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Scottish independence: Economic case won - Darling

Alistair Darling at the launch of the Better Together campaign. Picture: TSPL

Alistair Darling at the launch of the Better Together campaign. Picture: TSPL

  • by SCOTT MACNAB
 

THE PRO-INDEPENDENCE side is “running out of time” to turn around its campaign and convince Scots of the case for a Yes vote, the head of Better Together has claimed.

Alistair Darling says Nationalists have all but “given up” on the economic argument for independence as one leading expert warned this week that polls effectively have not budged in the past few years.

But Nationalists insisted last night that sticking with the Westminster system will plunge Scotland into further “austerity and poverty” while a Yes vote can offer a different path.

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Mr Darling said the “colossal” costs of independence are getting through to voters after Keith Cochrane, chief executive of the Weir group, warned of an “investment hiatus” after a Yes vote.

“The economic argument is one the Nationalists have almost given up making,” Mr Darling said. “They’re running out of time to make it, as well. I think it is cutting through to people.

“People are aware of the fact that what you would be voting for is deep uncertainty.”

The SNP government’s failure to set out what currency Scots would use – if sharing the pound in a formal currency union with the rest of the UK is ruled out – is at the heart of voter concerns, Mr Darling said.

“He (Alex Salmond) has got to have a Plan B,” Mr Darling said.

“We’re being asked to go to the polls in 12 weeks’ time, not knowing what our savings would be worth, how much our loans would cost, what sort of coins we have in our pocket. This is not an idle question – it’s absolutely central to our future.”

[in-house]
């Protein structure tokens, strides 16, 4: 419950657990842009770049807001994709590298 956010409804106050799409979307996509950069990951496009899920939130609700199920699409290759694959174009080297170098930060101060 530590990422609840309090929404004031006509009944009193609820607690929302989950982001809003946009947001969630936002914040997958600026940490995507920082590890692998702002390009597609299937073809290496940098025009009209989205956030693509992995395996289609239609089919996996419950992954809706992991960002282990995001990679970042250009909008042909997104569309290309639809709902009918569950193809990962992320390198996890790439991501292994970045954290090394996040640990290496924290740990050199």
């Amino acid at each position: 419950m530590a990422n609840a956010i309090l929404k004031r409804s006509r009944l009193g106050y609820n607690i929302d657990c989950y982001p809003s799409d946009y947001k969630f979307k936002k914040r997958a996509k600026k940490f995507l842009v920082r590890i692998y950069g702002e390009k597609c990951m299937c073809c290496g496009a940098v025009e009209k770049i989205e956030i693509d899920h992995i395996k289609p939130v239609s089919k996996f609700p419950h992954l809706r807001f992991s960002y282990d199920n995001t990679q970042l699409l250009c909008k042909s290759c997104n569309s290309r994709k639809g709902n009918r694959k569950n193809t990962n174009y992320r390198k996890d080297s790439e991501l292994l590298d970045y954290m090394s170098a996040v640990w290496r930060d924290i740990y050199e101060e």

Mark Diffley, of Ipsos Mori, told a conference of finance leaders in Edinburgh this week that the No camp has a “60-40” lead in its latest poll, which is largely unmoved from the same point two-and-a-half years ago.

Mr Darling added: “At a time when we’re coming out of one of the deepest recessions we’ve seen in the last 100 years, to have all these uncertainties, no wonder people are saying No thanks.

“The economic argument is one of the strongest arguments for saying we’re better off as part of the UK. At a very basic level, Scotland sells more to the rest of the UK than it does to the rest of the world put together and it makes no sense to break away from that.

“It makes no sense for all the uncertainties that come in relation to Europe, from having a different tax system and regulatory system. All these things are very bad for Scotland and bad for jobs.”

But Nationalist MSP Bob Doris insisted that Tory welfare cuts are having a “disastrous impact” on people in Scotland.

He pointed to a report by the Poverty Truth Commission last week indicating that more than half of people living in poverty in Scotland are in working households. This, he said, “shows the need for action to tackle low pay – and we need the full powers of independence to do this.

“But perhaps the saddest aspect of this report is the finding that people are increasingly being blamed for being poor – Westminster’s rhetoric and race to the Right on welfare is clearly having an impact on people who are already suffering.

“While Westminster pushes people in Scotland into poverty and then blames them for being there, a Yes vote means that we can take a different path.

“With the full powers of independence, we can take real action to tackle poverty – ensuring a fair day’s wage for people in work, and ensuring that our welfare system supports rather than penalises vulnerable people.”

 

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